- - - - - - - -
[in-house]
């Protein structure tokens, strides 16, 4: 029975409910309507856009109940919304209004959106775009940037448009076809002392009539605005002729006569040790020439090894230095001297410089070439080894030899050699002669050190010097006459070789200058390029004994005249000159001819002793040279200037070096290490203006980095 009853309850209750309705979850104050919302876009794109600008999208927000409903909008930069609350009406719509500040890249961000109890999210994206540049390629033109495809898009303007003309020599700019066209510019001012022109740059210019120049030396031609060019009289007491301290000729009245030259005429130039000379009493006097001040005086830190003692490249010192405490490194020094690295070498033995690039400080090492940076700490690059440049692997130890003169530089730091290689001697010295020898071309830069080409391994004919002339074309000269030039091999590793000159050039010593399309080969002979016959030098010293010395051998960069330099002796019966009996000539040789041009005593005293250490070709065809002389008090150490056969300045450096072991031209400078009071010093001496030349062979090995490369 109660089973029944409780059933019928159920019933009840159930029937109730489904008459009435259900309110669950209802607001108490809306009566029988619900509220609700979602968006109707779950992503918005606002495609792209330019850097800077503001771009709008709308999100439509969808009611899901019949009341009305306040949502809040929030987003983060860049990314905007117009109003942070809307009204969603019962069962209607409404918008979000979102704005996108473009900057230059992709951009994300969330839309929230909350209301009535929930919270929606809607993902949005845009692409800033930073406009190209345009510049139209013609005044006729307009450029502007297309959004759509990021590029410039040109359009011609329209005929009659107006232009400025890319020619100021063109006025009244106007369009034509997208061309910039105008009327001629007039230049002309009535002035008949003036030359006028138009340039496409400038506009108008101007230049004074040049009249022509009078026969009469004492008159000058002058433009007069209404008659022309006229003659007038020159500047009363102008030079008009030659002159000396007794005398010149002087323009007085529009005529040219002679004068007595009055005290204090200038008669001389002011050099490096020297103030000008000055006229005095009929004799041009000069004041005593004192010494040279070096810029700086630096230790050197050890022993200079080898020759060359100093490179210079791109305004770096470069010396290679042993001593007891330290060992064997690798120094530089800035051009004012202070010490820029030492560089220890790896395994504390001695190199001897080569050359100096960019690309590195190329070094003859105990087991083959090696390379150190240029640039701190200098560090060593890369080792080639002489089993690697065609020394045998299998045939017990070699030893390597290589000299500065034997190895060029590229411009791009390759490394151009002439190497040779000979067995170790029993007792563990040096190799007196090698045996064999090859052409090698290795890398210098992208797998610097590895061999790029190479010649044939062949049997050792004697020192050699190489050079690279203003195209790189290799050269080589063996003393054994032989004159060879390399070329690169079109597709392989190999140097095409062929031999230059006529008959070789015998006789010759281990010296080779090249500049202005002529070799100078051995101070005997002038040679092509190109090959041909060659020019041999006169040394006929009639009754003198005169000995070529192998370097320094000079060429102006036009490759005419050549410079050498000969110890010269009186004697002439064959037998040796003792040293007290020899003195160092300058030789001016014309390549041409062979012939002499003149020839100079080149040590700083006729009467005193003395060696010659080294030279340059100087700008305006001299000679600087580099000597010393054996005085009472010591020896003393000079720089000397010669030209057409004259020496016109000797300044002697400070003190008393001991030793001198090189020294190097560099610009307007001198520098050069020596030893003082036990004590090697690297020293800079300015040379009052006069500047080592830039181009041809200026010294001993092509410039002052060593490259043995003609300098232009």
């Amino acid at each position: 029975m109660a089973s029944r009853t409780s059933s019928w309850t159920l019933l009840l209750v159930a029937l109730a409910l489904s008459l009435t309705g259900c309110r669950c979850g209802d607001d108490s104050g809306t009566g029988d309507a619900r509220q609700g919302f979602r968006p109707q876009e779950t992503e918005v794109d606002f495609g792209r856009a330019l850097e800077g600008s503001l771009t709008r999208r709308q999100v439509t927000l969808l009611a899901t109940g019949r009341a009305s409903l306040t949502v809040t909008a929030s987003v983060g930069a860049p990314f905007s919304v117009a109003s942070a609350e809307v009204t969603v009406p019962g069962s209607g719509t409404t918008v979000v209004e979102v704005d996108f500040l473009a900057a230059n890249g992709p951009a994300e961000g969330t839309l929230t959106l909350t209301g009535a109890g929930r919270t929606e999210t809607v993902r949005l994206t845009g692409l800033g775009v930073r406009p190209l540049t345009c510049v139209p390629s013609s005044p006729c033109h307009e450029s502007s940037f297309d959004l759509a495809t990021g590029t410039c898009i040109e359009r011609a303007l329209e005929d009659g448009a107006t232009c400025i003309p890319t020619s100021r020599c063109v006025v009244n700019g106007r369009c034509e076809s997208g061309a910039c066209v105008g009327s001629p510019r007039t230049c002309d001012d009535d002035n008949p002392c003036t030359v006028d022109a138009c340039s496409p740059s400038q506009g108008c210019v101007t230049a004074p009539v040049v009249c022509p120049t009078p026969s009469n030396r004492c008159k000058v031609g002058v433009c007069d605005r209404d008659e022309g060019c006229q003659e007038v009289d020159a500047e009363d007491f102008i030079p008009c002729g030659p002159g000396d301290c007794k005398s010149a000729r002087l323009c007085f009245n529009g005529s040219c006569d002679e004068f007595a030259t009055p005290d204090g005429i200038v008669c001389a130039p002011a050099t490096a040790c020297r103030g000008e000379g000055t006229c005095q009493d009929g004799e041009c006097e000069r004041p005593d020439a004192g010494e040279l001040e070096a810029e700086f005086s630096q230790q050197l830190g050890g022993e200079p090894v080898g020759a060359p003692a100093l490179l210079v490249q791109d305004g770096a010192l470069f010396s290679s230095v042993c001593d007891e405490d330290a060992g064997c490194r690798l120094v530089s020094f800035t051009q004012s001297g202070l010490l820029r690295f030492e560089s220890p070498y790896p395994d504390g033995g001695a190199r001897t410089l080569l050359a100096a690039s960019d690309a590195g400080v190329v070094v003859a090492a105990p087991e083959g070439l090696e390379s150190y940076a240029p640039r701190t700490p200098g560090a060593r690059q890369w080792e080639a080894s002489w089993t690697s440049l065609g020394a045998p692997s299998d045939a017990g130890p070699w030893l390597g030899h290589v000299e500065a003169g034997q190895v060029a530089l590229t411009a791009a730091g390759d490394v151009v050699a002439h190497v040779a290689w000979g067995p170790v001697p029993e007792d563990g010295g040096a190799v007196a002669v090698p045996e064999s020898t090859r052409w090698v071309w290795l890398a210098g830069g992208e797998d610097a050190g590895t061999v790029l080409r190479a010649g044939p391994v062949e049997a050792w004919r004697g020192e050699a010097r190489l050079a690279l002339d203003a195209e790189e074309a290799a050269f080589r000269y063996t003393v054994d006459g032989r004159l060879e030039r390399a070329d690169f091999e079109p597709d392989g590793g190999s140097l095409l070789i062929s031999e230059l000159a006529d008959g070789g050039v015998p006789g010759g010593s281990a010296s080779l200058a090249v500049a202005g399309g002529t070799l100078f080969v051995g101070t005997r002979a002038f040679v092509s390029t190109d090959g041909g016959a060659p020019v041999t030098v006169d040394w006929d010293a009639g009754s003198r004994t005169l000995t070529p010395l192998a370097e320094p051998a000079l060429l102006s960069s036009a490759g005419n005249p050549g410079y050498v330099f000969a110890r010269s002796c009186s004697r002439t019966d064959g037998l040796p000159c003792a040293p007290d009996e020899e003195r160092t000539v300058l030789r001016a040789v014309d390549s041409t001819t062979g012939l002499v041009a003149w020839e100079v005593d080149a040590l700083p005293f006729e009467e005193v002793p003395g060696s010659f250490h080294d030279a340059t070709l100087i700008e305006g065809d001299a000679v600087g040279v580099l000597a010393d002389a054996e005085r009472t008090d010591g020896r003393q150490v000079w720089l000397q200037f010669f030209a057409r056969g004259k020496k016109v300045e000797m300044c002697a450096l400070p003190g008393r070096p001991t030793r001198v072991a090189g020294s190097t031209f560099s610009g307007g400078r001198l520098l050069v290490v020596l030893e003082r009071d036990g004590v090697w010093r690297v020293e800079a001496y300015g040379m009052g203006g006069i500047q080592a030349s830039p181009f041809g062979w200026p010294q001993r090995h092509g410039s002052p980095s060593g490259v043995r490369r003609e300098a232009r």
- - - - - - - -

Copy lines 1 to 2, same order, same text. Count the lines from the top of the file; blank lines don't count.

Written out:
[in-house]
């Protein structure tokens, strides 16, 4: 029975409910309507856009109940919304209004959106775009940037448009076809002392009539605005002729006569040790020439090894230095001297410089070439080894030899050699002669050190010097006459070789200058390029004994005249000159001819002793040279200037070096290490203006980095 009853309850209750309705979850104050919302876009794109600008999208927000409903909008930069609350009406719509500040890249961000109890999210994206540049390629033109495809898009303007003309020599700019066209510019001012022109740059210019120049030396031609060019009289007491301290000729009245030259005429130039000379009493006097001040005086830190003692490249010192405490490194020094690295070498033995690039400080090492940076700490690059440049692997130890003169530089730091290689001697010295020898071309830069080409391994004919002339074309000269030039091999590793000159050039010593399309080969002979016959030098010293010395051998960069330099002796019966009996000539040789041009005593005293250490070709065809002389008090150490056969300045450096072991031209400078009071010093001496030349062979090995490369 109660089973029944409780059933019928159920019933009840159930029937109730489904008459009435259900309110669950209802607001108490809306009566029988619900509220609700979602968006109707779950992503918005606002495609792209330019850097800077503001771009709008709308999100439509969808009611899901019949009341009305306040949502809040929030987003983060860049990314905007117009109003942070809307009204969603019962069962209607409404918008979000979102704005996108473009900057230059992709951009994300969330839309929230909350209301009535929930919270929606809607993902949005845009692409800033930073406009190209345009510049139209013609005044006729307009450029502007297309959004759509990021590029410039040109359009011609329209005929009659107006232009400025890319020619100021063109006025009244106007369009034509997208061309910039105008009327001629007039230049002309009535002035008949003036030359006028138009340039496409400038506009108008101007230049004074040049009249022509009078026969009469004492008159000058002058433009007069209404008659022309006229003659007038020159500047009363102008030079008009030659002159000396007794005398010149002087323009007085529009005529040219002679004068007595009055005290204090200038008669001389002011050099490096020297103030000008000055006229005095009929004799041009000069004041005593004192010494040279070096810029700086630096230790050197050890022993200079080898020759060359100093490179210079791109305004770096470069010396290679042993001593007891330290060992064997690798120094530089800035051009004012202070010490820029030492560089220890790896395994504390001695190199001897080569050359100096960019690309590195190329070094003859105990087991083959090696390379150190240029640039701190200098560090060593890369080792080639002489089993690697065609020394045998299998045939017990070699030893390597290589000299500065034997190895060029590229411009791009390759490394151009002439190497040779000979067995170790029993007792563990040096190799007196090698045996064999090859052409090698290795890398210098992208797998610097590895061999790029190479010649044939062949049997050792004697020192050699190489050079690279203003195209790189290799050269080589063996003393054994032989004159060879390399070329690169079109597709392989190999140097095409062929031999230059006529008959070789015998006789010759281990010296080779090249500049202005002529070799100078051995101070005997002038040679092509190109090959041909060659020019041999006169040394006929009639009754003198005169000995070529192998370097320094000079060429102006036009490759005419050549410079050498000969110890010269009186004697002439064959037998040796003792040293007290020899003195160092300058030789001016014309390549041409062979012939002499003149020839100079080149040590700083006729009467005193003395060696010659080294030279340059100087700008305006001299000679600087580099000597010393054996005085009472010591020896003393000079720089000397010669030209057409004259020496016109000797300044002697400070003190008393001991030793001198090189020294190097560099610009307007001198520098050069020596030893003082036990004590090697690297020293800079300015040379009052006069500047080592830039181009041809200026010294001993092509410039002052060593490259043995003609300098232009």